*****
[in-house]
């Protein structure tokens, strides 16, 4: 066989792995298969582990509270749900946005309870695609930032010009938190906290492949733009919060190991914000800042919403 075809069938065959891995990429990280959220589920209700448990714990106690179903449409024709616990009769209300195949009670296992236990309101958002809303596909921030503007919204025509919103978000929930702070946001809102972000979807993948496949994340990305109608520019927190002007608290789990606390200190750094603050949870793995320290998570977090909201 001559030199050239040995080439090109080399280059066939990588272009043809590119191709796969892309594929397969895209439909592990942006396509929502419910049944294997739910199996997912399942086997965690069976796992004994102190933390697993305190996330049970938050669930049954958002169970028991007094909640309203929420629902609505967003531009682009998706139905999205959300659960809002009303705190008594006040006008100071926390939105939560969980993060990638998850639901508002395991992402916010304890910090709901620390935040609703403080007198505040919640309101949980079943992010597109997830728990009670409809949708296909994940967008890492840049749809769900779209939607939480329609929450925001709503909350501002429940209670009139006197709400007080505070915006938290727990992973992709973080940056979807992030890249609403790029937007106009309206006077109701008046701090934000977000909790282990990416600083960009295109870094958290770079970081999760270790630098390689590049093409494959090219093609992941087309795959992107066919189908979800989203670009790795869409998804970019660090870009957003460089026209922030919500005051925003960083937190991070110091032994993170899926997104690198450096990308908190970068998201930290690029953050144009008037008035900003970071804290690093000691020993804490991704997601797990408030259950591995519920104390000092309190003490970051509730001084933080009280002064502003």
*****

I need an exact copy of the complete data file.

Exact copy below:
[in-house]
């Protein structure tokens, strides 16, 4: 066989792995298969582990509270749900946005309870695609930032010009938190906290492949733009919060190991914000800042919403 075809069938065959891995990429990280959220589920209700448990714990106690179903449409024709616990009769209300195949009670296992236990309101958002809303596909921030503007919204025509919103978000929930702070946001809102972000979807993948496949994340990305109608520019927190002007608290789990606390200190750094603050949870793995320290998570977090909201 001559030199050239040995080439090109080399280059066939990588272009043809590119191709796969892309594929397969895209439909592990942006396509929502419910049944294997739910199996997912399942086997965690069976796992004994102190933390697993305190996330049970938050669930049954958002169970028991007094909640309203929420629902609505967003531009682009998706139905999205959300659960809002009303705190008594006040006008100071926390939105939560969980993060990638998850639901508002395991992402916010304890910090709901620390935040609703403080007198505040919640309101949980079943992010597109997830728990009670409809949708296909994940967008890492840049749809769900779209939607939480329609929450925001709503909350501002429940209670009139006197709400007080505070915006938290727990992973992709973080940056979807992030890249609403790029937007106009309206006077109701008046701090934000977000909790282990990416600083960009295109870094958290770079970081999760270790630098390689590049093409494959090219093609992941087309795959992107066919189908979800989203670009790795869409998804970019660090870009957003460089026209922030919500005051925003960083937190991070110091032994993170899926997104690198450096990308908190970068998201930290690029953050144009008037008035900003970071804290690093000691020993804490991704997601797990408030259950591995519920104390000092309190003490970051509730001084933080009280002064502003």